Zoning: What It Is And How It Affects Your Property Rights
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Like many municipal regulations, zoning is a somewhat confusing and generally pretty boring set of codes that, unbeknownst to most residents, directly impacts the very structures of our lives.
Yeah, zoning is that important. It’s why you don’t have a fast food restaurant for a next door neighbor, why you can’t open a small petting zoo in your backyard, and it may even be partially responsible for why housing is so unaffordable and inaccessible in many parts of the country (such as San Francisco, where zoning laws have often prevented more affordable, multifamily housing from being established).
What Is Zoning?
Zoning laws regulate the use of land within a municipality. It controls the ways in which the land can be developed and what purposes the zoned land can serve.
Zoning is what keeps a residential district residential, a commercial district commercial, an industrial district industrial and so on. Zoning dictates what types of properties can co-exist in a particular area within a municipality. For example, some areas are zoned strictly for single-family homes (possibly with exceptions for things like religious buildings or community centers), while certain mixed-used or transitional zoning districts may allow for select businesses and some single and multiunit homes to exist in the same area. On the other end of the spectrum, structures used for heavy industry will be consigned to specifically zoned areas that are purposely kept far away from residential districts.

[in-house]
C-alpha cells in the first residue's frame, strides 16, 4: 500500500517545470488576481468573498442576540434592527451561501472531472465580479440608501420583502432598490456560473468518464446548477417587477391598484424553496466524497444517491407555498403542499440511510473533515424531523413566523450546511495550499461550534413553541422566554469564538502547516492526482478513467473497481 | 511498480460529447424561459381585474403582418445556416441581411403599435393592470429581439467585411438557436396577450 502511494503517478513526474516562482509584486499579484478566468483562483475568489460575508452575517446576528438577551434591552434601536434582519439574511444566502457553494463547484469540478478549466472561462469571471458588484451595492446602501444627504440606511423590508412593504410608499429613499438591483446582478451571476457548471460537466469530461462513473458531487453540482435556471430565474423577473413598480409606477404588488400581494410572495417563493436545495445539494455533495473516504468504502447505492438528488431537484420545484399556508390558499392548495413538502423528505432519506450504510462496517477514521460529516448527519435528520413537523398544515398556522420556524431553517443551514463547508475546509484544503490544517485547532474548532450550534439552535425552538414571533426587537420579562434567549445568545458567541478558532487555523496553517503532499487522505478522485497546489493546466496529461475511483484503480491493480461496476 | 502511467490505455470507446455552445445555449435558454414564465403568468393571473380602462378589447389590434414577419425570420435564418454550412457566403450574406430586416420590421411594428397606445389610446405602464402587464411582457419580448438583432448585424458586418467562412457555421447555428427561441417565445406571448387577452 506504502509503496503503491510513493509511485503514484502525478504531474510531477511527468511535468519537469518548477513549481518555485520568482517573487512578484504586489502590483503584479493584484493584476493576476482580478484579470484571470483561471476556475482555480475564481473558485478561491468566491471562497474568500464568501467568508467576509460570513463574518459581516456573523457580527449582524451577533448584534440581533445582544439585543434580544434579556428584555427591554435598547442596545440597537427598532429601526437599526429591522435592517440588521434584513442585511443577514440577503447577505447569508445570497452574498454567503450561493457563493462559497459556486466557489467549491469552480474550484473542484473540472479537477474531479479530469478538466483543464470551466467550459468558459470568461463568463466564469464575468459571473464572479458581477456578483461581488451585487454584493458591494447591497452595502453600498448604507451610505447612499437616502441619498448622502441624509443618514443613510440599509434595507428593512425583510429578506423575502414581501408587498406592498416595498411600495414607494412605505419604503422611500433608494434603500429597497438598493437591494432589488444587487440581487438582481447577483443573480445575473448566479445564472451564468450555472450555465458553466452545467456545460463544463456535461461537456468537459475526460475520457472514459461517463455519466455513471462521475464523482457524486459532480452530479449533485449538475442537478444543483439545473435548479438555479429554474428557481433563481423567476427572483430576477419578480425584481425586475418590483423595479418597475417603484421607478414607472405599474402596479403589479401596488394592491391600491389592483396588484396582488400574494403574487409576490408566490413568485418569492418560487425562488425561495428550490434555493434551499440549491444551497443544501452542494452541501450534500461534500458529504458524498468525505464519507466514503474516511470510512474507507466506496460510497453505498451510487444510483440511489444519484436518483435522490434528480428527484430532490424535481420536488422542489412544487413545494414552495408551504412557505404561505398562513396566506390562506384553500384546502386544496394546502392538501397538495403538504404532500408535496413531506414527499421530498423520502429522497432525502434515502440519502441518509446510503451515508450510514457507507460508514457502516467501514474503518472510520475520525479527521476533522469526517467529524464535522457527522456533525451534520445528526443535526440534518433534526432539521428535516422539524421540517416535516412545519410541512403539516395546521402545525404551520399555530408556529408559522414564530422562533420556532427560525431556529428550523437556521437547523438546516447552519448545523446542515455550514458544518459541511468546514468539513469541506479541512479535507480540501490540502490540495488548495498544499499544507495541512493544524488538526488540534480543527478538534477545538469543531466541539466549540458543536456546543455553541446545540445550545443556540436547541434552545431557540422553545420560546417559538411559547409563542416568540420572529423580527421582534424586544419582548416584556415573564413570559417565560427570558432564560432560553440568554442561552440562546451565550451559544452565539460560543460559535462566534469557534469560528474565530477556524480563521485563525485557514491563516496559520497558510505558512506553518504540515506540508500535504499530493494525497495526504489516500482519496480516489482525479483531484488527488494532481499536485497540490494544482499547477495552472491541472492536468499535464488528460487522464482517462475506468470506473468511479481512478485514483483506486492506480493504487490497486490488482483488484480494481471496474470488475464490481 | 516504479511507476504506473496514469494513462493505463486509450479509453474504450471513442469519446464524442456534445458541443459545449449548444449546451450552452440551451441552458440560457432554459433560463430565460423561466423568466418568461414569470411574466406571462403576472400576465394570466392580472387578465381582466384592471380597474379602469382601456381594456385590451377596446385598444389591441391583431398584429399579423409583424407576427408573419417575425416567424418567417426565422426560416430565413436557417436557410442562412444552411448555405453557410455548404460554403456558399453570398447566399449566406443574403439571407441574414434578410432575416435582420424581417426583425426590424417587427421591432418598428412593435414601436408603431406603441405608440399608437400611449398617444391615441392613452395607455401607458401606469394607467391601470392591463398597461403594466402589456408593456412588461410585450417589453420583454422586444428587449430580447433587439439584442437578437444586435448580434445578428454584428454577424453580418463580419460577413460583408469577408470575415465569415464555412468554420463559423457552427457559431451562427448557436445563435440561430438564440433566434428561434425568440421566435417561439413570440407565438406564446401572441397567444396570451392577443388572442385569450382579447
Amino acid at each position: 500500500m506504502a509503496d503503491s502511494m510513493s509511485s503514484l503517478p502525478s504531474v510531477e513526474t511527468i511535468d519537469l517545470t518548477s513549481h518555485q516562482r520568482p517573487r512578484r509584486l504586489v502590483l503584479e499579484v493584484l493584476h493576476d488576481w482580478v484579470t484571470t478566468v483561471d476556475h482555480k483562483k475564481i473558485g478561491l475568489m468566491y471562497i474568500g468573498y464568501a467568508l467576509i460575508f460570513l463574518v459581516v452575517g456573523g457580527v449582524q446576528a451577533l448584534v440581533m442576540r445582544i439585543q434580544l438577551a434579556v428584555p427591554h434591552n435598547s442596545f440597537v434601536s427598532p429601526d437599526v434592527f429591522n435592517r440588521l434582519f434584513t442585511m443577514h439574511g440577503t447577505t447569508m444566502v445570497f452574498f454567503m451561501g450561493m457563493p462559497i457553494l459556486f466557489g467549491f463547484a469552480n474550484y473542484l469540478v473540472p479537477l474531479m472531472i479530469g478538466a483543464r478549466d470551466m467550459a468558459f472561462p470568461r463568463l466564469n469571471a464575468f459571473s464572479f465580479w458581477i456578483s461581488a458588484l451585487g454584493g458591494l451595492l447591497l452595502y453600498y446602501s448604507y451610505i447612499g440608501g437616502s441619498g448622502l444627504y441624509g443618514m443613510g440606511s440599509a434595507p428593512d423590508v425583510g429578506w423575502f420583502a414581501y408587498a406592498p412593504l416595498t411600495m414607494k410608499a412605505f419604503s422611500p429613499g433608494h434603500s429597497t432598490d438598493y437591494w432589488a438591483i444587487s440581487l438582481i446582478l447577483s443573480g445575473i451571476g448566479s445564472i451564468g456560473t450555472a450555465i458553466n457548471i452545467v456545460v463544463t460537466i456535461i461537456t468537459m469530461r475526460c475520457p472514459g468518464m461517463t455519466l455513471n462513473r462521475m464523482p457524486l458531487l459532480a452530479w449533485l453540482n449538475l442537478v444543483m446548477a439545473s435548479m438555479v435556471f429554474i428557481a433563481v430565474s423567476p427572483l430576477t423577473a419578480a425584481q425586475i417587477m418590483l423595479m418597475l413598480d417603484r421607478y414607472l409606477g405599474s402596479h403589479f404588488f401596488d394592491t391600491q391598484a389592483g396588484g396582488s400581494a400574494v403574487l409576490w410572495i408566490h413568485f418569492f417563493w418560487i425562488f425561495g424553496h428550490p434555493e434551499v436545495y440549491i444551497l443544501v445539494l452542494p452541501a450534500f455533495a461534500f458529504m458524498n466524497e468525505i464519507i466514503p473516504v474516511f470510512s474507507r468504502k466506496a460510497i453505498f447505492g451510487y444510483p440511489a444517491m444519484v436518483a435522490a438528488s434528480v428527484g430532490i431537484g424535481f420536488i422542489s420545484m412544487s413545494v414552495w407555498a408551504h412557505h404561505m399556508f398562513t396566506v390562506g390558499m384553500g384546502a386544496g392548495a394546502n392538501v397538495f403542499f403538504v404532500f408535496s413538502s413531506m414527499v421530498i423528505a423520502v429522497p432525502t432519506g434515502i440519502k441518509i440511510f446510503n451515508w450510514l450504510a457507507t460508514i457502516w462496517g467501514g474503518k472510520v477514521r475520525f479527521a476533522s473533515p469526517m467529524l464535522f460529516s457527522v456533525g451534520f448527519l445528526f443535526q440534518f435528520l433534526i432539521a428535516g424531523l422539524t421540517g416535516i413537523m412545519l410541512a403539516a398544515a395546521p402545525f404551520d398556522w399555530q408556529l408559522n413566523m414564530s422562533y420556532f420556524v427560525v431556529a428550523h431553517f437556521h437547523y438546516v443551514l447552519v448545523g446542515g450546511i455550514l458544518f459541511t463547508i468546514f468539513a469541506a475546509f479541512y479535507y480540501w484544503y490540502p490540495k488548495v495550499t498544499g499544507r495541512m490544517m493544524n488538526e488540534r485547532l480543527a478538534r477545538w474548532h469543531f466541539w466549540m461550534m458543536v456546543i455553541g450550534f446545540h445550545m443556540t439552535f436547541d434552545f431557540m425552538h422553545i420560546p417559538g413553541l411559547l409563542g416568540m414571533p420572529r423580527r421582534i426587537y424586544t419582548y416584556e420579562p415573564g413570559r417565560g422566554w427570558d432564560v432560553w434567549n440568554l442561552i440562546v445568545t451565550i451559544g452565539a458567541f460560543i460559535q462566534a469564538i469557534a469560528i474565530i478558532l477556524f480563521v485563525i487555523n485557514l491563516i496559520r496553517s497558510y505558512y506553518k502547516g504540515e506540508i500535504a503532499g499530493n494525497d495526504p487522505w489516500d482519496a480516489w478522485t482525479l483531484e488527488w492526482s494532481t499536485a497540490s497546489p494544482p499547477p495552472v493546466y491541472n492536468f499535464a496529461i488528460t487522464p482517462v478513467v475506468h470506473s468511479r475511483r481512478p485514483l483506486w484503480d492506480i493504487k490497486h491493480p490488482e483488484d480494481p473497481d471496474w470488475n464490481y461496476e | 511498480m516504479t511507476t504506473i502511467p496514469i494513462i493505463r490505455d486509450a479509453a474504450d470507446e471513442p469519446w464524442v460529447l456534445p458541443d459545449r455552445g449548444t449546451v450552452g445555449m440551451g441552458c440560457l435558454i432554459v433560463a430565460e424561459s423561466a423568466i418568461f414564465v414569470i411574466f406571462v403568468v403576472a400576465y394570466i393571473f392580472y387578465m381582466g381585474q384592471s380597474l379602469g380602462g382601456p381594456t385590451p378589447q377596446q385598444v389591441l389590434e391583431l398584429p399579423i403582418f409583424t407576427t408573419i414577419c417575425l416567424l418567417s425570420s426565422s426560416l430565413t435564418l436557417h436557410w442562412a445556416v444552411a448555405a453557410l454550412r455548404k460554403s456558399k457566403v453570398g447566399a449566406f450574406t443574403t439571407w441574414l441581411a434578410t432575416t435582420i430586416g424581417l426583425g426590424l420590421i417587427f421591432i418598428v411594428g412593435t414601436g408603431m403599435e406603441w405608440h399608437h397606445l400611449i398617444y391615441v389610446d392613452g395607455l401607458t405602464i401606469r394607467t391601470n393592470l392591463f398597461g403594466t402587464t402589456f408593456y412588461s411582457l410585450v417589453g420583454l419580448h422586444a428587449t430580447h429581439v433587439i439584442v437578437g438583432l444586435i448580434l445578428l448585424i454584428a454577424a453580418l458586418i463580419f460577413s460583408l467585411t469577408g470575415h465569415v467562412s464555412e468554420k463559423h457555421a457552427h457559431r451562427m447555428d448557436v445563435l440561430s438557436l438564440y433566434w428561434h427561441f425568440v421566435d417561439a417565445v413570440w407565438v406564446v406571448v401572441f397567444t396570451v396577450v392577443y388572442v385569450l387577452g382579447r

Historically, zoning has been viewed as a means to preserve the safety and health of a community. It’s intended to ensure, for example, that residents don’t have to live next door to a loud, polluting factory that could potentially harm their health and lower their property values. In the wrong hands, though, zoning has been linked to discrimination, with critics arguing that it has contributed to racial and economic segregation in many areas.
Zoning laws can also regulate more specific details of construction, such as maximum building height, minimum lot size or how far a house needs to be set back from the road.
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Local Zoning Laws
Zoning laws vary from city to city, so if you want to know how zoning affects you, you’ll want to check in with your local government.
Why is it important for homeowners to know their local zoning laws? Zoning laws can affect what you’re allowed to do with your property. While they typically aren’t very restrictive, if you want to do something a little out of the ordinary, like own a flock of chickens or run a business out of your garage, you should check with your local government first to make sure you’re allowed to do so.